Meaning of DOCK in English


I. dock 1 /dɒk $ dɑːk/ BrE AmE noun

[ Date: 1300-1400 ; Language: Middle Dutch ; Origin: docke ]

1 . [countable] a place in a port where ships are loaded, unloaded, or repaired ⇨ dry dock :

A crowd was waiting at the dock to greet them.

in dock

The ship is in dock for repairs.

2 . the docks [plural] the area of a port where there are docks:

James arrived at the docks expecting to see a luxury liner.

3 . [countable] American English a ↑ jetty

4 . the dock the part of a law court where the person who is charged with a crime stands

in the dock

Three defendants stood in the dock.

5 . in the dock especially British English thought to have done something dishonest, harmful, or wrong:

These chemicals remain in the dock until we have more scientific evidence.

6 . [uncountable and countable] a plant with thick green leaves that grows wild in Britain:

a dock leaf

7 . [countable] a piece of equipment that connects a ↑ portable media player to a computer, television etc

• • •


▪ port noun [uncountable and countable] a place where ships can be loaded and unloaded:

a busy port


We’ll have two days ashore while the ship is in port.


The ferry was about to leave port.

▪ harbour British English , harbor American English noun [countable] an area of water next to the land which is protected by walls so the water is calm, and is a place where ships can stay when they are not sailing:

They sailed into Portsmouth Harbour


Tourist boats leave the harbour at Riva regularly.


the harbour wall

▪ dock [uncountable and countable] a place in a port where ships are loaded, unloaded, or repaired:

A crowd was waiting at the dock to greet them.


The ship was in dock for repairs.

▪ pier a structure that is built over and into the water so that boats can stop next to it or people can walk along it:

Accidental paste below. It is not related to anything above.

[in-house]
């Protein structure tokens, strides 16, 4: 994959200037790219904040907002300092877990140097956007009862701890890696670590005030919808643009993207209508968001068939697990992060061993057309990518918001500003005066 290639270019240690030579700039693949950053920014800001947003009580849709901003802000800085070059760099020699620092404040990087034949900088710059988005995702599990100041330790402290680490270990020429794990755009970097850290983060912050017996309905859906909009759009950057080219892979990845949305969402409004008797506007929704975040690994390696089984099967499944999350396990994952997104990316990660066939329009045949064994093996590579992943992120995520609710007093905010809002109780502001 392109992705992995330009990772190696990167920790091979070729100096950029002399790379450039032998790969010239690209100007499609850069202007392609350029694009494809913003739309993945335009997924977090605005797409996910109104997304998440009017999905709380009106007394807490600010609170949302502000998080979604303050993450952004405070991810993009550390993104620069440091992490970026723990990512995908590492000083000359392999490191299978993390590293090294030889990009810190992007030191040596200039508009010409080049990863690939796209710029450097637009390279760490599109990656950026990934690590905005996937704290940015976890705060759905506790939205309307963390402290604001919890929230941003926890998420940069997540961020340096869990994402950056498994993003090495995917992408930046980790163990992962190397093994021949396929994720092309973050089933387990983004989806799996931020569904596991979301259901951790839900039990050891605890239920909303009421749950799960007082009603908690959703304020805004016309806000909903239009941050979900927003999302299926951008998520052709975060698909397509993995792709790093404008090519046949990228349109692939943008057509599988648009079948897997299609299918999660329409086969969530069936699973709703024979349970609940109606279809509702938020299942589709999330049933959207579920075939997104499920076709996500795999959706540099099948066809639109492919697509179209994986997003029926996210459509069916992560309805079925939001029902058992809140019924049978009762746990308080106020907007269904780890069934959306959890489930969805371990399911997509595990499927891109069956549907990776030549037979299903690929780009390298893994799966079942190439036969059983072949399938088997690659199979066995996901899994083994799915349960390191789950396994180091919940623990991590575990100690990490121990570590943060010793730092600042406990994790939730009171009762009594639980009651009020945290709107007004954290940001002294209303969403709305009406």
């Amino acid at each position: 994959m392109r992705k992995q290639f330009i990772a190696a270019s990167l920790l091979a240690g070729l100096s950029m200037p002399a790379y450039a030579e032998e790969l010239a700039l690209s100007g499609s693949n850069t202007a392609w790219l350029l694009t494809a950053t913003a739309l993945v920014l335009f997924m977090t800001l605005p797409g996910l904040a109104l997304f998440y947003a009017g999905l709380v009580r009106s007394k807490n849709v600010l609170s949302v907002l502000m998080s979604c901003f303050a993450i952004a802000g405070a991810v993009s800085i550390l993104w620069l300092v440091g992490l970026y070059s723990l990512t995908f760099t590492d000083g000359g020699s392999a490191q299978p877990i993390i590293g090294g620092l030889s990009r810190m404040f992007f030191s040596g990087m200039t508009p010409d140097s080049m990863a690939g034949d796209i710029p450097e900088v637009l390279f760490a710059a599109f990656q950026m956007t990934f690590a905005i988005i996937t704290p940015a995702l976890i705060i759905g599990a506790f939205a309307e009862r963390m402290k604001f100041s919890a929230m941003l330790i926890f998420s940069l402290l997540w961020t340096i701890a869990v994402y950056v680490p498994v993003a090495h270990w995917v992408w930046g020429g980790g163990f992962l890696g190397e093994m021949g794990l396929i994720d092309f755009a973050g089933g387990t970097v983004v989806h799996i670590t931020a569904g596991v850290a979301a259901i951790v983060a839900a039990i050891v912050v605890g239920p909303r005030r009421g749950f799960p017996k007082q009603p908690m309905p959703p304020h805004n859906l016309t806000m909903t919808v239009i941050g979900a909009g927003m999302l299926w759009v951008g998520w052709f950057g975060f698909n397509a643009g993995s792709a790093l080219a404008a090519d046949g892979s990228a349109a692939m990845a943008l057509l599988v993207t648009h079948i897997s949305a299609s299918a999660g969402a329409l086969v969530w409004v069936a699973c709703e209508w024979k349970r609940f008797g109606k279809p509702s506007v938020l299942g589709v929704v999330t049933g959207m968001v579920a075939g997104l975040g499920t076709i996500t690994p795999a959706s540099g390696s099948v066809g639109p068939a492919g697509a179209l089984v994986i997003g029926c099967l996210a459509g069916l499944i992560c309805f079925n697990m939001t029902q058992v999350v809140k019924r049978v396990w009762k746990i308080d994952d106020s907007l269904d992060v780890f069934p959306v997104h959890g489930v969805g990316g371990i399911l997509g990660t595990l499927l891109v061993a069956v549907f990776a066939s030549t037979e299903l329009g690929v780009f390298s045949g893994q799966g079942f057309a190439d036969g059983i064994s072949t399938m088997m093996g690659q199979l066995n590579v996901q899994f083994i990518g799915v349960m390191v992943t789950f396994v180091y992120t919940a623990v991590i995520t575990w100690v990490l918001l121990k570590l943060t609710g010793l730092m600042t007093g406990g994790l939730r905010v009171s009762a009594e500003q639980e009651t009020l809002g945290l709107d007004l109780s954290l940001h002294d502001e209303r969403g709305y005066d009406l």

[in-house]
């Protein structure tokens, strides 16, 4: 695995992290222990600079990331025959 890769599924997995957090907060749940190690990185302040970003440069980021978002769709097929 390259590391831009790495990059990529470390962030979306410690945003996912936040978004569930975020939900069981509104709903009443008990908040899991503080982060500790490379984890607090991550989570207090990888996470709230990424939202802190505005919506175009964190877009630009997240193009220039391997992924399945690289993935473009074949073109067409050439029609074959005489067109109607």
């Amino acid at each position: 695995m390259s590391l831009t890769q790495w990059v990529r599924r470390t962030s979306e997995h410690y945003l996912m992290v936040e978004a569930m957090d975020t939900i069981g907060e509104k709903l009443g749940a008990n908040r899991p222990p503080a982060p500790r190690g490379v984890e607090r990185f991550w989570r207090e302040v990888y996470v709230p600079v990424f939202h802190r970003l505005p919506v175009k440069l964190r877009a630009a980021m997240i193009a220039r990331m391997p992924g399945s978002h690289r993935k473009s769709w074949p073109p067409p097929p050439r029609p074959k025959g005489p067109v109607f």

The yacht was moored at a pier.

▪ jetty noun [countable] a wall or platform built out into the water, used for getting on and off boats:

a wooden jetty


The house has a private jetty.

▪ mooring noun [countable] the place where a ship or boat is fastened to the land or to the bottom of the sea:

Tugs towed the boat away from its mooring at White Bay.

▪ marina noun [countable] a harbour where people keep boats which are used for pleasure:

They are building a new 220-berth marina.


The apartments have a private marina.

II. dock 2 BrE AmE verb

[ Sense 1,3-4: Date: 1500-1600 ; Origin: ⇨ ↑ dock 1 ]

[ Sense 2,5: Date: 1300-1400 ; Origin: Probably from Old English docca 'muscle' ]

1 . SHIPS [intransitive and transitive] if a ship docks, or if the captain docks it, it sails into a dock so that it can unload

dock at/in

We docked at Rangoon the next morning.

2 . dock sb’s wages/pay/salary to reduce the amount of money you pay someone as a punishment:

The company has threatened to dock the officers’ pay.

3 . COMPUTERS [transitive] to connect two computers using an electrical wire

dock something to/into/with something

Users can dock a laptop to their desktop setup.

4 . SPACECRAFT [intransitive + with] if two spacecraft dock, they join together in space

5 . ANIMALS [transitive] to cut an animal’s tail short

Longman Dictionary of Contemporary English.      Longman - Словарь современного английского языка.